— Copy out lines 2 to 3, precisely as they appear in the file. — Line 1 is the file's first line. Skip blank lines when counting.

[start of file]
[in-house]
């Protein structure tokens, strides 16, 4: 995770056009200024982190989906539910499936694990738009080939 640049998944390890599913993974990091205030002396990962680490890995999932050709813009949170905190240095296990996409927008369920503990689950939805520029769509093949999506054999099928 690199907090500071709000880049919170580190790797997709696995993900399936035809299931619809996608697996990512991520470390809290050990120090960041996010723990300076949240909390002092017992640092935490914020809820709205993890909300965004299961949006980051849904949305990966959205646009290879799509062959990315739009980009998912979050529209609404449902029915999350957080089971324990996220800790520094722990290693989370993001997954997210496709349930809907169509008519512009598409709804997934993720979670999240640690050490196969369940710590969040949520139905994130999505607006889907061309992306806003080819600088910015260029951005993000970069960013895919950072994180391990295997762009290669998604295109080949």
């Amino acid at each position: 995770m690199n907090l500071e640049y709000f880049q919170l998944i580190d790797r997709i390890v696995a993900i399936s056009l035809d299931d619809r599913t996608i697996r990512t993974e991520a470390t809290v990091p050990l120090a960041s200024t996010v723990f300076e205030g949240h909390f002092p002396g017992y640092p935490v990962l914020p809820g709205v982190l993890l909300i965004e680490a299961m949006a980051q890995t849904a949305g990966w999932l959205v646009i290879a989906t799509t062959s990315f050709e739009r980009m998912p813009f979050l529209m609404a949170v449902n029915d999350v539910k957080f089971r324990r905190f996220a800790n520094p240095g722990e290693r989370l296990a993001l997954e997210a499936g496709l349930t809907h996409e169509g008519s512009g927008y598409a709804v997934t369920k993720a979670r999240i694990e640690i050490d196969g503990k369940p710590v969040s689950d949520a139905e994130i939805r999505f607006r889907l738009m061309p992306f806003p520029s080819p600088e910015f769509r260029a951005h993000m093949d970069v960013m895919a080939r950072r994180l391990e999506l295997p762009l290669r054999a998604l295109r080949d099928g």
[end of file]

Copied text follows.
């Protein structure tokens, strides 16, 4: 995770056009200024982190989906539910499936694990738009080939 640049998944390890599913993974990091205030002396990962680490890995999932050709813009949170905190240095296990996409927008369920503990689950939805520029769509093949999506054999099928 690199907090500071709000880049919170580190790797997709696995993900399936035809299931619809996608697996990512991520470390809290050990120090960041996010723990300076949240909390002092017992640092935490914020809820709205993890909300965004299961949006980051849904949305990966959205646009290879799509062959990315739009980009998912979050529209609404449902029915999350957080089971324990996220800790520094722990290693989370993001997954997210496709349930809907169509008519512009598409709804997934993720979670999240640690050490196969369940710590969040949520139905994130999505607006889907061309992306806003080819600088910015260029951005993000970069960013895919950072994180391990295997762009290669998604295109080949």
């Amino acid at each position: 995770m690199n907090l500071e640049y709000f880049q919170l998944i580190d790797r997709i390890v696995a993900i399936s056009l035809d299931d619809r599913t996608i697996r990512t993974e991520a470390t809290v990091p050990l120090a960041s200024t996010v723990f300076e205030g949240h909390f002092p002396g017992y640092p935490v990962l914020p809820g709205v982190l993890l909300i965004e680490a299961m949006a980051q890995t849904a949305g990966w999932l959205v646009i290879a989906t799509t062959s990315f050709e739009r980009m998912p813009f979050l529209m609404a949170v449902n029915d999350v539910k957080f089971r324990r905190f996220a800790n520094p240095g722990e290693r989370l296990a993001l997954e997210a499936g496709l349930t809907h996409e169509g008519s512009g927008y598409a709804v997934t369920k993720a979670r999240i694990e640690i050490d196969g503990k369940p710590v969040s689950d949520a139905e994130i939805r999505f607006r889907l738009m061309p992306f806003p520029s080819p600088e910015f769509r260029a951005h993000m093949d970069v960013m895919a080939r950072r994180l391990e999506l295997p762009l290669r054999a998604l295109r080949d099928g």